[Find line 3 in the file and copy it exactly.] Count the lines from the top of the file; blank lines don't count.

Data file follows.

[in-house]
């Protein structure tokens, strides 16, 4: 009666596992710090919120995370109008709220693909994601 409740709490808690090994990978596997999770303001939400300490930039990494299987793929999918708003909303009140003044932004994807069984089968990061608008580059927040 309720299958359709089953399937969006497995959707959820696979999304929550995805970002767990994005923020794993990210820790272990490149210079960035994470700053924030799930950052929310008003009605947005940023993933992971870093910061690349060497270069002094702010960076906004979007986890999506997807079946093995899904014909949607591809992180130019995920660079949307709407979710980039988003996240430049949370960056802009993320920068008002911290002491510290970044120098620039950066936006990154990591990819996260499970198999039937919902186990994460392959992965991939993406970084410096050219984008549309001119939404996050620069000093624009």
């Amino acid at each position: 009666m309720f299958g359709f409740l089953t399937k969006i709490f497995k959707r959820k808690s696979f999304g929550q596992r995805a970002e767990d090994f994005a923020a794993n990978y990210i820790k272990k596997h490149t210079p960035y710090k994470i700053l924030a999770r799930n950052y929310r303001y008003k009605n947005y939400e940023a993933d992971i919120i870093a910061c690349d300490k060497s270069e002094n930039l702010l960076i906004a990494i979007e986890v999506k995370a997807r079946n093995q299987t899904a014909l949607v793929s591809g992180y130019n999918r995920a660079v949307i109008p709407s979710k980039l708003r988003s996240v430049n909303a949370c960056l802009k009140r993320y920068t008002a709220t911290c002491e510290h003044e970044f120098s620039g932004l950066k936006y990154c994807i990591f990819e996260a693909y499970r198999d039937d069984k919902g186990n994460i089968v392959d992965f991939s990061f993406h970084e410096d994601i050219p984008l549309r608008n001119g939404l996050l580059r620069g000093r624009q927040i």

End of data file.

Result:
């Amino acid at each position: 009666m309720f299958g359709f409740l089953t399937k969006i709490f497995k959707r959820k808690s696979f999304g929550q596992r995805a970002e767990d090994f994005a923020a794993n990978y990210i820790k272990k596997h490149t210079p960035y710090k994470i700053l924030a999770r799930n950052y929310r303001y008003k009605n947005y939400e940023a993933d992971i919120i870093a910061c690349d300490k060497s270069e002094n930039l702010l960076i906004a990494i979007e986890v999506k995370a997807r079946n093995q299987t899904a014909l949607v793929s591809g992180y130019n999918r995920a660079v949307i109008p709407s979710k980039l708003r988003s996240v430049n909303a949370c960056l802009k009140r993320y920068t008002a709220t911290c002491e510290h003044e970044f120098s620039g932004l950066k936006y990154c994807i990591f990819e996260a693909y499970r198999d039937d069984k919902g186990n994460i089968v392959d992965f991939s990061f993406h970084e410096d994601i050219p984008l549309r608008n001119g939404l996050l580059r620069g000093r624009q927040i």